One is at a very Australia friendly time. So there are many, many working groups. This is just one of them. So there might be a working group that covers your particular domain interest. So sorry, I did say that RDA is domain agnostic. But there are many domain specific groups within the RDA.

So research out of agriculture, for example. Okay. And something else you might be interested in doing is working on or developing some real practical FAIR skills. Now, the really big one coming up soon is the banner up across the top, FSCI, the Force11 Scholarly Communication Institute.

This normally happens in the U.S. so it is a bit inaccessible for us here in Australia, but due to worldwide circumstances, it is happening online this year, which means you don’t need to travel to the U.S. but you still need to be awake at the appropriate time. And given the U.S. is approximately 12 hours’ time difference, that could be a bit of a challenge to attend.

But at least it’s possible, right? A little closer to home. Coming up soon on … Yeah. Sorry. FSCI is in the first two weeks of August. A bit close to home down the bottom there, Hacking Heritage, the GLAM workbench. So if you enjoyed that exercise, accessing the Trove API with a Jupyter notebook, Tim Sherratt at Canberra University or University of Canberra, he is running a three day course delivered online, of course.

You can sign up for that and that’s happening in the coming weeks as well. In the coming month at any rate. There is also a Carpentries Workshops which you may or may not have heard of before. The Carpentries is both an organization and a suite of lessons designed to train researchers and research support professionals in research computing methods in a very accessible and very friendly way.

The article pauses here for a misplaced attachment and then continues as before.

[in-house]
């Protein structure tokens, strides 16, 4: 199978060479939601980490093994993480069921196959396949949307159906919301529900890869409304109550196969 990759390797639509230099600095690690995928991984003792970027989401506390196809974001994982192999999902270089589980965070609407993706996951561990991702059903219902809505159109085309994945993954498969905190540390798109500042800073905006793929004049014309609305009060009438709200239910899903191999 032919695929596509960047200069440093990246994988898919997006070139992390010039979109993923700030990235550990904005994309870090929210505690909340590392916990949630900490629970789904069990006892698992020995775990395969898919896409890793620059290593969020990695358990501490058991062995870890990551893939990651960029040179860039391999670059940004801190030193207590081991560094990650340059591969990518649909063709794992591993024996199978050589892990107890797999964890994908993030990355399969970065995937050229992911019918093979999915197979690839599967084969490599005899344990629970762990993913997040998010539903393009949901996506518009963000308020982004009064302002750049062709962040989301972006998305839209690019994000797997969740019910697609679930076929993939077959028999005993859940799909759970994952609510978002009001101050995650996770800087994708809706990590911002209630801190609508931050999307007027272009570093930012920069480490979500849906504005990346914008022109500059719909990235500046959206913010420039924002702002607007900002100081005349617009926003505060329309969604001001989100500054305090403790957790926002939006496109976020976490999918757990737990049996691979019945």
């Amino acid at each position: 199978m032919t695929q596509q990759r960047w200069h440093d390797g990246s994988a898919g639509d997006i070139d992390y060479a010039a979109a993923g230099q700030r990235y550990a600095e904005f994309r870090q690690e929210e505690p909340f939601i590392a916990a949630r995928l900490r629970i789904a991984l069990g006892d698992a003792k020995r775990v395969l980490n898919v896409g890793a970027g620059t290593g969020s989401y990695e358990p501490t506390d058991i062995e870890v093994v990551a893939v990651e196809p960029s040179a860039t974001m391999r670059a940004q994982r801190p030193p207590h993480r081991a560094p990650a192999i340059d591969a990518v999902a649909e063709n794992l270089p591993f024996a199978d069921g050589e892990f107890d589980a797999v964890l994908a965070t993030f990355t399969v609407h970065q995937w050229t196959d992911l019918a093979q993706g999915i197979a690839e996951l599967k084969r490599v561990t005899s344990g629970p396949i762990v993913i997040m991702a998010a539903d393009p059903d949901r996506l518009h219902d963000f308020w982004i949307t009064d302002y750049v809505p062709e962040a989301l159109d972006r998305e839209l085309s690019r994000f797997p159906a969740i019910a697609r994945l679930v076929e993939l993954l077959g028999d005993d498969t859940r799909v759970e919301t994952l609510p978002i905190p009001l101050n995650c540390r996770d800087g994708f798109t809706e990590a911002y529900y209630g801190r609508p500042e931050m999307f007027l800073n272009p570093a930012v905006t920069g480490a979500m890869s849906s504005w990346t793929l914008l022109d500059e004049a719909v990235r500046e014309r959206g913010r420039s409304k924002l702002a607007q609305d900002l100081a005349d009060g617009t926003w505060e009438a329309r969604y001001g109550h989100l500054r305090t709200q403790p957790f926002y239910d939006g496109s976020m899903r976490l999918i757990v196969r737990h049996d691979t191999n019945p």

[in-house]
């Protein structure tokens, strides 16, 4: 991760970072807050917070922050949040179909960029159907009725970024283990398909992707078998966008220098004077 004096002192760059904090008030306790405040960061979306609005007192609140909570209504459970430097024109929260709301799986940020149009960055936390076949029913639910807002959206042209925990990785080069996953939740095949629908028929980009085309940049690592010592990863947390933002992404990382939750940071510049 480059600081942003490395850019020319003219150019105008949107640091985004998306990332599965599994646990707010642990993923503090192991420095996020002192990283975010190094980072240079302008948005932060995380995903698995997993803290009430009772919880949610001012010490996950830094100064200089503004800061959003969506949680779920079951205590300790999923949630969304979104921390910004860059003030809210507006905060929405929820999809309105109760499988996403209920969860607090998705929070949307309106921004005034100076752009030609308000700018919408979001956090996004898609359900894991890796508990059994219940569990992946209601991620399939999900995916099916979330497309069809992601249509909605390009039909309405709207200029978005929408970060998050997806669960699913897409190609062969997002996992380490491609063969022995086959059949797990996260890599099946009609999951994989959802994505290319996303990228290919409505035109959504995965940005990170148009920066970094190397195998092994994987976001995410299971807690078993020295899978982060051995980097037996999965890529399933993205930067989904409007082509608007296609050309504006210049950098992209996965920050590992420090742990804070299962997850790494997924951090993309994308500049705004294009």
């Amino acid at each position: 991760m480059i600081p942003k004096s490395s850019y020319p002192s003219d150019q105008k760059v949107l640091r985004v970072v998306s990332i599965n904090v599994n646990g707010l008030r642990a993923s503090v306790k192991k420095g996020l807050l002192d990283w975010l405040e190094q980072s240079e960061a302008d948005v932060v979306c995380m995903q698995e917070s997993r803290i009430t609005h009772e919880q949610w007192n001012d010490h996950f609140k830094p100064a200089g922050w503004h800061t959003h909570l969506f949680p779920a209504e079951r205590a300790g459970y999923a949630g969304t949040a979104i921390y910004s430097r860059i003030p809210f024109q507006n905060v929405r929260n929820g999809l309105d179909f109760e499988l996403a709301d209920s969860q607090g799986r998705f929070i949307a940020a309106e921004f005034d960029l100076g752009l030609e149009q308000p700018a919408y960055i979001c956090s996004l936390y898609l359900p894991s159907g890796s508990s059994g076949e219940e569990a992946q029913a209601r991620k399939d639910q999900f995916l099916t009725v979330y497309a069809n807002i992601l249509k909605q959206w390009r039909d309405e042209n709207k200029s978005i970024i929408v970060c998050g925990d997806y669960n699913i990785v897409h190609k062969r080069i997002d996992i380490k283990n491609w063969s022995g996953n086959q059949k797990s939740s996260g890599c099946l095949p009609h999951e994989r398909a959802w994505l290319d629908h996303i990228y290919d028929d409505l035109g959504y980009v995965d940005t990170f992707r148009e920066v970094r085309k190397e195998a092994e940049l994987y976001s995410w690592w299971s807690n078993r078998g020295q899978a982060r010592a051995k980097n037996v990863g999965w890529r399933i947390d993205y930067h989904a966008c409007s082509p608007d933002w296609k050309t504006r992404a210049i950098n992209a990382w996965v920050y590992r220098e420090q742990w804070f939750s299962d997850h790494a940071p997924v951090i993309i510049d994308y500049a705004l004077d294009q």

The focus is on making sure that everyone has a fulfilling learning experience and everyone grows together. In fact, we got the idea for our code of conduct from The Carpentries. Then there were also some online resources available. So Foster is a European group about open science, and they have a number of resources, open science handbook, for example.

And similarly, The Turing Way from the alan-turing-institute also has a handbook rather, The Turing Way is the open science handbook and full of interesting lessons and theories and ways to make research more FAIR, although they do probably focus more on the concept of open science rather than FAIR research. Okay. So that’s it for things that you can do for yourself in terms of continuing your learning.

For this particular course, the wrap up now is that we have activities, community discussions and the quiz. So the activities and the quiz will be released sometime tomorrow. We’re just finalizing those, making sure that we haven’t gotten any spelling errors. The community discussions continue as normal next week, and the topics are already available.

Then stickers, we will be sending out stickers. The problem is we don’t know where you are. So we need to tell us where to post your stickers to, and in order to be able to tell us, you’ll need to complete a feedback form. The feedback form itself is anonymous, but we have separated but we’ve separated them, we’ve got a separate survey asking you where you live, so we can’t link those results together.

So you can be as brutal as you want in the feedback, but remember, please be kind as well. And then let us know where you would like your sticker sent to for completing the course. We also have some bonus content available for you. So the ARDC is partnering with CAUL, The Council of Australia University Librarians, and the AOASG, the Australasian Open Access Strategy Group, to deliver a webinar on FAIR beyond data.
Now, they’ll probably be focusing more on research publications. They’re my favorite software. But I heartily recommend to you to sign up. That’ll be next week on Monday at a very Australia friendly time, West Australia and East Australia. Yes, I think that’s all correct. Go to ardc.edu.au/events to register there. Now, that is it for me. So Liz, are you there?

Liz:
Yes, I am here.

Matthias:
Hurray. Okay. How many questions do we have?

Liz:
We have a few comments, people piping up about ANOVA. But the first question, which I have a half typed out bunch of links to share, but we’ll just ask the question. Can you recommend any good resources for choosing the right license for software, Matthias? But you can throw that back to me.